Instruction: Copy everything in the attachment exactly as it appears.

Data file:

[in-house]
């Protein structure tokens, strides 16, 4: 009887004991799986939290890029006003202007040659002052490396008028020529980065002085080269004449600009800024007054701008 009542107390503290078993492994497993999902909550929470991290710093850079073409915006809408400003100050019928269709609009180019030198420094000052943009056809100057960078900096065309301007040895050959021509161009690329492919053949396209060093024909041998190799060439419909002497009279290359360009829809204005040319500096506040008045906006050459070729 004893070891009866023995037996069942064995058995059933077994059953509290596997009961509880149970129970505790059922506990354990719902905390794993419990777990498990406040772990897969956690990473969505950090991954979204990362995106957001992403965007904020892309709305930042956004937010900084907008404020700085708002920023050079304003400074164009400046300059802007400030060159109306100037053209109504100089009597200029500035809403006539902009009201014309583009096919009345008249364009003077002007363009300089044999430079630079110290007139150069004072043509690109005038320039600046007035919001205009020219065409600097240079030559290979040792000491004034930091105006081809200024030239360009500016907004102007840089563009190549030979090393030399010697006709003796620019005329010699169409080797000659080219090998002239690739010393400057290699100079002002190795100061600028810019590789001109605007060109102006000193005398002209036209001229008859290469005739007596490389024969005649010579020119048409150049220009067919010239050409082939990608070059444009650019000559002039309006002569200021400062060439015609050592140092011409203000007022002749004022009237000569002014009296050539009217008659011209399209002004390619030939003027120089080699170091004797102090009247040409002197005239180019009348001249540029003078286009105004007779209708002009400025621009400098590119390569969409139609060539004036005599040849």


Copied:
[in-house]
């Protein structure tokens, strides 16, 4: 009887004991799986939290890029006003202007040659002052490396008028020529980065002085080269004449600009800024007054701008 009542107390503290078993492994497993999902909550929470991290710093850079073409915006809408400003100050019928269709609009180019030198420094000052943009056809100057960078900096065309301007040895050959021509161009690329492919053949396209060093024909041998190799060439419909002497009279290359360009829809204005040319500096506040008045906006050459070729 004893070891009866023995037996069942064995058995059933077994059953509290596997009961509880149970129970505790059922506990354990719902905390794993419990777990498990406040772990897969956690990473969505950090991954979204990362995106957001992403965007904020892309709305930042956004937010900084907008404020700085708002920023050079304003400074164009400046300059802007400030060159109306100037053209109504100089009597200029500035809403006539902009009201014309583009096919009345008249364009003077002007363009300089044999430079630079110290007139150069004072043509690109005038320039600046007035919001205009020219065409600097240079030559290979040792000491004034930091105006081809200024030239360009500016907004102007840089563009190549030979090393030399010697006709003796620019005329010699169409080797000659080219090998002239690739010393400057290699100079002002190795100061600028810019590789001109605007060109102006000193005398002209036209001229008859290469005739007596490389024969005649010579020119048409150049220009067919010239050409082939990608070059444009650019000559002039309006002569200021400062060439015609050592140092011409203000007022002749004022009237000569002014009296050539009217008659011209399209002004390619030939003027120089080699170091004797102090009247040409002197005239180019009348001249540029003078286009105004007779209708002009400025621009400098590119390569969409139609060539004036005599040849």